The works on display were of interest but what I was more fascinated by were the texts used to accompany the works. If texts used by successful students captured something of their ‘mastering’ of the process – if they were their final answers – what questions were they being asked: What was being demanded of them in their quest for mastery of contemporary art?

I noted around 60-80 statements that, although overlapping, were unique statements of outcome for the range of students involved. These could be clustered into linked ideas/themes. Other people may well come up with different configurations from the same basic text statements. The version below is mine, and is captured by an umbrella sense of moving on, being on a journey, progressing, becoming, transforming:

Individuality; notions of selfhood


Multiple identities; multiple opportunities

Acknowledging the unknown, unrecognised things inside each person

Part of diversity

Being part of networks

Language of relationships

Intercommunity relationships

Perspectives, cultures, traditions

Hopes and dreams


Unique life experiences

Memories and emotions

Repetitions leaving patterns

Traces of incidents

Transitional changes

Stresses and processes

Controlled change; anxiety of change


Moving into place

Frozen moments

Reliability/unreliability of memory


Authorship and ownership

Personal narratives


Marginal aspects/ main aspects

Cerebral/reality; conceptual/functional aspects

Role of text, language, speech

Glimpses of meanings

Translating meanings, questions and puzzles


New ways of working and thinking

Expressing notions as images

Mapping new territories; challenging preconceptions

Engagement with ideas

Engagement with materials – experimentation; renewal

Internal/external influences

Things as living entities

What may be missing: presence and absence


Mapping, planning, deciding

Designs and clarifications

Scale, pace, time

Technologies, sciences and handmades

Social contexts; environments

Social change

Choices and oppositions:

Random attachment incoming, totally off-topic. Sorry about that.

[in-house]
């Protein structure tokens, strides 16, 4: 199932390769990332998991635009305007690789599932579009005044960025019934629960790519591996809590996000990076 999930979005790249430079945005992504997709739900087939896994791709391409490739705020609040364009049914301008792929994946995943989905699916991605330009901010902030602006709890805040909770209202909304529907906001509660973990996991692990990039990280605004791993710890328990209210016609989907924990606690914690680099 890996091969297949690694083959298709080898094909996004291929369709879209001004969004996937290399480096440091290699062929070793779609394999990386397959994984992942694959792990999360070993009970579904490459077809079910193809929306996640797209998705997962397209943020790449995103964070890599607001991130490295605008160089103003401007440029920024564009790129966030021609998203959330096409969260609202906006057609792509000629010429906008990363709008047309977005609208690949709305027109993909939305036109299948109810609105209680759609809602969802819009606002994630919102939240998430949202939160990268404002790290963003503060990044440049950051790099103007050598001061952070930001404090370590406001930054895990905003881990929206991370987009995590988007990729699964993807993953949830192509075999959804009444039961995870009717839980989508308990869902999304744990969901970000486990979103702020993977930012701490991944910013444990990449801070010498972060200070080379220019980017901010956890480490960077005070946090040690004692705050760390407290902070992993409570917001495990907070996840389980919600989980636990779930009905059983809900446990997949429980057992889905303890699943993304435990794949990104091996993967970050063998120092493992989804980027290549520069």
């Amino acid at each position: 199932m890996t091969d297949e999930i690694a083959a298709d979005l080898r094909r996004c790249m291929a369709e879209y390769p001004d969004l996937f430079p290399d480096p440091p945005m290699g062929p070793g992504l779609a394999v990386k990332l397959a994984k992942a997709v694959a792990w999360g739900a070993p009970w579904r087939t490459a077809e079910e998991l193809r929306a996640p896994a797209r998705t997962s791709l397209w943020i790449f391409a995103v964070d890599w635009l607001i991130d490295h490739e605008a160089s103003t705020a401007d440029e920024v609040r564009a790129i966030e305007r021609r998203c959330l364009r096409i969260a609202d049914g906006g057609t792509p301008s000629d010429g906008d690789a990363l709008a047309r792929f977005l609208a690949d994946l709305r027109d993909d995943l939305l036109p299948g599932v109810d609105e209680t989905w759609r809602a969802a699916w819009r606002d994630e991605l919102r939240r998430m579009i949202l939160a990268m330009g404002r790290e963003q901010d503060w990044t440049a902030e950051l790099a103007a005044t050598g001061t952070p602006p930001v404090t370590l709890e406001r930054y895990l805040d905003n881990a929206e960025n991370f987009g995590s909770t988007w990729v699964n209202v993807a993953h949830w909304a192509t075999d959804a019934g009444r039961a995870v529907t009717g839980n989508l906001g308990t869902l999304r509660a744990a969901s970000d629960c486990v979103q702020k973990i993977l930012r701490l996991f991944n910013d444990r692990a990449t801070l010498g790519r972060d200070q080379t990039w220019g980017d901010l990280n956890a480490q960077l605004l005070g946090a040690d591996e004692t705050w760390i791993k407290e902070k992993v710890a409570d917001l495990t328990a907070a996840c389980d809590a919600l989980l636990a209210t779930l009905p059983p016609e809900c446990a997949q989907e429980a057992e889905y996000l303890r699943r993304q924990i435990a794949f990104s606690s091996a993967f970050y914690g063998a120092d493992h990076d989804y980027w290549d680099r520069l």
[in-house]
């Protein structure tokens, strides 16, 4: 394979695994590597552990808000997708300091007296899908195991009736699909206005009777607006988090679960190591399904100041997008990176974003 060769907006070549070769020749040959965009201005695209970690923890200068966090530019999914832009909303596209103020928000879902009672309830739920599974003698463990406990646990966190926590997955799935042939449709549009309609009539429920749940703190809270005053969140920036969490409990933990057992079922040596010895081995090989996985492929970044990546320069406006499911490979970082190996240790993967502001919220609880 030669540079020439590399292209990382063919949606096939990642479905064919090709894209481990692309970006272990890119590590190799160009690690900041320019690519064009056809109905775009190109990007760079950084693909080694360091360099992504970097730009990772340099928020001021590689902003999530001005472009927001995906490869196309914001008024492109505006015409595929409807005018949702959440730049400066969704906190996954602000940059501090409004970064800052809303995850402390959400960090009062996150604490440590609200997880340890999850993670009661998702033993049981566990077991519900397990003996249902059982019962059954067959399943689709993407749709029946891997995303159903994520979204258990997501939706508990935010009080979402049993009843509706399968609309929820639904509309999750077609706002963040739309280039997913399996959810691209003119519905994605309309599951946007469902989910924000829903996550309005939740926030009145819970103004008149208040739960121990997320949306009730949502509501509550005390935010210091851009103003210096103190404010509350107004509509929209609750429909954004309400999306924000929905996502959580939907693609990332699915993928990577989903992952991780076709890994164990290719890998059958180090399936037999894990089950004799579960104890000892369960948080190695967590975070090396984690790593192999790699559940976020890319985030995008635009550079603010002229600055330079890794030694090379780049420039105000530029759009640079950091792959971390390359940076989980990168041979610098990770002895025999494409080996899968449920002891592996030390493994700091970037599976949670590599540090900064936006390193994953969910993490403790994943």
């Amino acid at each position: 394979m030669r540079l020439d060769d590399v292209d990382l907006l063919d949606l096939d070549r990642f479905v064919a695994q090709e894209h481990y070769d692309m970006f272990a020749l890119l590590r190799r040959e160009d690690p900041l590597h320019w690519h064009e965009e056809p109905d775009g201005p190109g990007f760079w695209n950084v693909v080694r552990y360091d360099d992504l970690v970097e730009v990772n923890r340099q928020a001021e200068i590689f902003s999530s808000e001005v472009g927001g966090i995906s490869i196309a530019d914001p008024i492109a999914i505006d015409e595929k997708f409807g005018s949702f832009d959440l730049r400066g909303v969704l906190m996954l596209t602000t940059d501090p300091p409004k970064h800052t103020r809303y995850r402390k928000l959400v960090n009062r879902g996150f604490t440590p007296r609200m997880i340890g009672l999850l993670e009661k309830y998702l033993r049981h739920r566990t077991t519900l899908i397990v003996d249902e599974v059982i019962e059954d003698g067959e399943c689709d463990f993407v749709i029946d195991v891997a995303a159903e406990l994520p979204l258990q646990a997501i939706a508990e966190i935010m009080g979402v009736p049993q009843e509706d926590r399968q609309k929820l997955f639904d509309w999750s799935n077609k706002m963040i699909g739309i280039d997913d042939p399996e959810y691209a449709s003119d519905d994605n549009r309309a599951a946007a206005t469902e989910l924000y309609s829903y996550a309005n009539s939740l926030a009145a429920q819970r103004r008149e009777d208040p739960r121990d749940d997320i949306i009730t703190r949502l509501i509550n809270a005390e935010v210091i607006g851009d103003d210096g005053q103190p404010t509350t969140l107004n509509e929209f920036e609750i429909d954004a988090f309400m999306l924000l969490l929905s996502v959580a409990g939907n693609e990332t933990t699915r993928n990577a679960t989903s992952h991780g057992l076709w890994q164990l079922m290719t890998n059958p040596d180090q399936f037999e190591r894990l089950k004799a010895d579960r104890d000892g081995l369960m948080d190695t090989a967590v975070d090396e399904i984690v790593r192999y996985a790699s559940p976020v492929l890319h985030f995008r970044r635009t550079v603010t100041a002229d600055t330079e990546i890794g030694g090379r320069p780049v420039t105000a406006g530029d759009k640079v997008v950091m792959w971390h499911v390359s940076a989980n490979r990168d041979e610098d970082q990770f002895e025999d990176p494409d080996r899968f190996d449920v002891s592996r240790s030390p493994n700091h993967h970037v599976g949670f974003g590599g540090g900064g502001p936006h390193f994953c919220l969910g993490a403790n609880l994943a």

Simulated/real; conflicts/harmonies; patterns/ambiguities; shape/formlessness; deconstructed/recontextualised; literal/abstracted; learning/teaching; fixed/moving.


Working backwards, then, from this analysis of the explanatory texts used by emerging artists to explain their various ‘masteries’, we get the main themes of making contemporary art. These describe mastery as being a journey that can be charted as it moves along. The main constructs of this ‘becoming a master of contemporary art’ flow from a deep self-awareness by the artist – of who they are, and are not; the gaps, the linkages, the shapings. This allows the artist to draw on residual traces of life events and translate versions/interpretations of these into imagery – successfully, if the artist is reflexive, critical, willing to engage with new ideas and test out new materials – in well-thought-through ways that are aware of the choices being made, of what is being left out, and of how the work sits in context.

The above was derived from a consideration of masters level students. They were at the end of a course: It was understandable that they would have been expected to explain what they had learnt, show development, demonstrate progress. They were, after all, trainee artists .. potential artists .. people on a learning journey. What about established artists (those recognised as already having a degree of mastery) – are they still expected to explain themselves, to record their ongoing journey, to demonstrate progress?